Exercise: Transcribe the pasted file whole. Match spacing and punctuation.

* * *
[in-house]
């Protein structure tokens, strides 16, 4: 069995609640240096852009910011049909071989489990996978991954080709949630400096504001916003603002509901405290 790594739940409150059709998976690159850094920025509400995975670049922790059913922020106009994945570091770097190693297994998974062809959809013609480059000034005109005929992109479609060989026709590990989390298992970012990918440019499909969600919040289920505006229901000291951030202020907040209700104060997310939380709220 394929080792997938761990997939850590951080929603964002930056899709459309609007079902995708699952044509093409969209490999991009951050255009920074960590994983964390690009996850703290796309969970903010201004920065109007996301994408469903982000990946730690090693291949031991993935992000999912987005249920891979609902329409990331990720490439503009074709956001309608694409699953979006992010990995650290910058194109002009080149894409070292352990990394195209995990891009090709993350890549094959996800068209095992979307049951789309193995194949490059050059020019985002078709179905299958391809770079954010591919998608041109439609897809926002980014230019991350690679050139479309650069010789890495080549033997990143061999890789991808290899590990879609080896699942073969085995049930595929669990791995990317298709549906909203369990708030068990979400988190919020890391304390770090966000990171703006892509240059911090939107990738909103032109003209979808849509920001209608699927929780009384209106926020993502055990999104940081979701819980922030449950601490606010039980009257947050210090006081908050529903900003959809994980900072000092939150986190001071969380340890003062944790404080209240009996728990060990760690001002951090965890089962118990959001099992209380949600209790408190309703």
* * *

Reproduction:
[in-house]
């Protein structure tokens, strides 16, 4: 069995609640240096852009910011049909071989489990996978991954080709949630400096504001916003603002509901405290 790594739940409150059709998976690159850094920025509400995975670049922790059913922020106009994945570091770097190693297994998974062809959809013609480059000034005109005929992109479609060989026709590990989390298992970012990918440019499909969600919040289920505006229901000291951030202020907040209700104060997310939380709220 394929080792997938761990997939850590951080929603964002930056899709459309609007079902995708699952044509093409969209490999991009951050255009920074960590994983964390690009996850703290796309969970903010201004920065109007996301994408469903982000990946730690090693291949031991993935992000999912987005249920891979609902329409990331990720490439503009074709956001309608694409699953979006992010990995650290910058194109002009080149894409070292352990990394195209995990891009090709993350890549094959996800068209095992979307049951789309193995194949490059050059020019985002078709179905299958391809770079954010591919998608041109439609897809926002980014230019991350690679050139479309650069010789890495080549033997990143061999890789991808290899590990879609080896699942073969085995049930595929669990791995990317298709549906909203369990708030068990979400988190919020890391304390770090966000990171703006892509240059911090939107990738909103032109003209979808849509920001209608699927929780009384209106926020993502055990999104940081979701819980922030449950601490606010039980009257947050210090006081908050529903900003959809994980900072000092939150986190001071969380340890003062944790404080209240009996728990060990760690001002951090965890089962118990959001099992209380949600209790408190309703």